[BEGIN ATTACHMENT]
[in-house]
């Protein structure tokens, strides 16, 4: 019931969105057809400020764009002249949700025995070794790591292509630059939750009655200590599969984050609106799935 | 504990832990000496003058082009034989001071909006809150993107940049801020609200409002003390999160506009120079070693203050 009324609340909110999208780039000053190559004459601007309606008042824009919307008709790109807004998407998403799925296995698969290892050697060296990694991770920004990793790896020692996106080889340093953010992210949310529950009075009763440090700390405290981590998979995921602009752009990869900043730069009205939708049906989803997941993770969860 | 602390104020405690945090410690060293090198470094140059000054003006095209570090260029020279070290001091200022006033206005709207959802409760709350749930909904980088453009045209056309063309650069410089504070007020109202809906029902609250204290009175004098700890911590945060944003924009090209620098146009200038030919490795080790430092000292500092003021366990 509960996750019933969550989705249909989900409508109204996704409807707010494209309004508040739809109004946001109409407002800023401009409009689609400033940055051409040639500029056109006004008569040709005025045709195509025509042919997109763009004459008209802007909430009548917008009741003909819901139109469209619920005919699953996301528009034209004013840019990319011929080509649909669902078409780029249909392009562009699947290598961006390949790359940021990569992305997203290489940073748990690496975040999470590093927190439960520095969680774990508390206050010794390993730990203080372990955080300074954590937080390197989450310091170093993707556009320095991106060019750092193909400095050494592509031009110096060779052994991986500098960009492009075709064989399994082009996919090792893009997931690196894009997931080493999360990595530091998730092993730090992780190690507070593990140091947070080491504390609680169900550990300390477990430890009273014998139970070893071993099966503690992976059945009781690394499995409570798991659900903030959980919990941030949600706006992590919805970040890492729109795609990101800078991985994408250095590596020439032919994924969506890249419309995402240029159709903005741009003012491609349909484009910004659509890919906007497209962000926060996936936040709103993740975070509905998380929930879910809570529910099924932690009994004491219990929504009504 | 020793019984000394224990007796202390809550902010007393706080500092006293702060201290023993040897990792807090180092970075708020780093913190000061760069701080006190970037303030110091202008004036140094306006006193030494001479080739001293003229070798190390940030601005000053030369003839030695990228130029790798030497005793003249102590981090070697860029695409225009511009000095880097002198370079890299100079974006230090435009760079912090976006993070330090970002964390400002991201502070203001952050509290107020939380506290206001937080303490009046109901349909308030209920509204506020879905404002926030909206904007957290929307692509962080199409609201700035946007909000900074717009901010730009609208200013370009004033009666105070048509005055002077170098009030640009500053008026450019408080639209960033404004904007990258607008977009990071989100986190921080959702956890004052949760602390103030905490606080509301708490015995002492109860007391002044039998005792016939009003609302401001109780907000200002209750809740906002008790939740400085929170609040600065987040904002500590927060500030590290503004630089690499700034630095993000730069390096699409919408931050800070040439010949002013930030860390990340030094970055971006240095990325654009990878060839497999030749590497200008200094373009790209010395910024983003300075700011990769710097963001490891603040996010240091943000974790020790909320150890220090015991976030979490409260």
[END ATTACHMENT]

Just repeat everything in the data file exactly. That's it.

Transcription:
[in-house]
């Protein structure tokens, strides 16, 4: 019931969105057809400020764009002249949700025995070794790591292509630059939750009655200590599969984050609106799935 | 504990832990000496003058082009034989001071909006809150993107940049801020609200409002003390999160506009120079070693203050 009324609340909110999208780039000053190559004459601007309606008042824009919307008709790109807004998407998403799925296995698969290892050697060296990694991770920004990793790896020692996106080889340093953010992210949310529950009075009763440090700390405290981590998979995921602009752009990869900043730069009205939708049906989803997941993770969860 | 602390104020405690945090410690060293090198470094140059000054003006095209570090260029020279070290001091200022006033206005709207959802409760709350749930909904980088453009045209056309063309650069410089504070007020109202809906029902609250204290009175004098700890911590945060944003924009090209620098146009200038030919490795080790430092000292500092003021366990 509960996750019933969550989705249909989900409508109204996704409807707010494209309004508040739809109004946001109409407002800023401009409009689609400033940055051409040639500029056109006004008569040709005025045709195509025509042919997109763009004459008209802007909430009548917008009741003909819901139109469209619920005919699953996301528009034209004013840019990319011929080509649909669902078409780029249909392009562009699947290598961006390949790359940021990569992305997203290489940073748990690496975040999470590093927190439960520095969680774990508390206050010794390993730990203080372990955080300074954590937080390197989450310091170093993707556009320095991106060019750092193909400095050494592509031009110096060779052994991986500098960009492009075709064989399994082009996919090792893009997931690196894009997931080493999360990595530091998730092993730090992780190690507070593990140091947070080491504390609680169900550990300390477990430890009273014998139970070893071993099966503690992976059945009781690394499995409570798991659900903030959980919990941030949600706006992590919805970040890492729109795609990101800078991985994408250095590596020439032919994924969506890249419309995402240029159709903005741009003012491609349909484009910004659509890919906007497209962000926060996936936040709103993740975070509905998380929930879910809570529910099924932690009994004491219990929504009504 | 020793019984000394224990007796202390809550902010007393706080500092006293702060201290023993040897990792807090180092970075708020780093913190000061760069701080006190970037303030110091202008004036140094306006006193030494001479080739001293003229070798190390940030601005000053030369003839030695990228130029790798030497005793003249102590981090070697860029695409225009511009000095880097002198370079890299100079974006230090435009760079912090976006993070330090970002964390400002991201502070203001952050509290107020939380506290206001937080303490009046109901349909308030209920509204506020879905404002926030909206904007957290929307692509962080199409609201700035946007909000900074717009901010730009609208200013370009004033009666105070048509005055002077170098009030640009500053008026450019408080639209960033404004904007990258607008977009990071989100986190921080959702956890004052949760602390103030905490606080509301708490015995002492109860007391002044039998005792016939009003609302401001109780907000200002209750809740906002008790939740400085929170609040600065987040904002500590927060500030590290503004630089690499700034630095993000730069390096699409919408931050800070040439010949002013930030860390990340030094970055971006240095990325654009990878060839497999030749590497200008200094373009790209010395910024983003300075700011990769710097963001490891603040996010240091943000974790020790909320150890220090015991976030979490409260």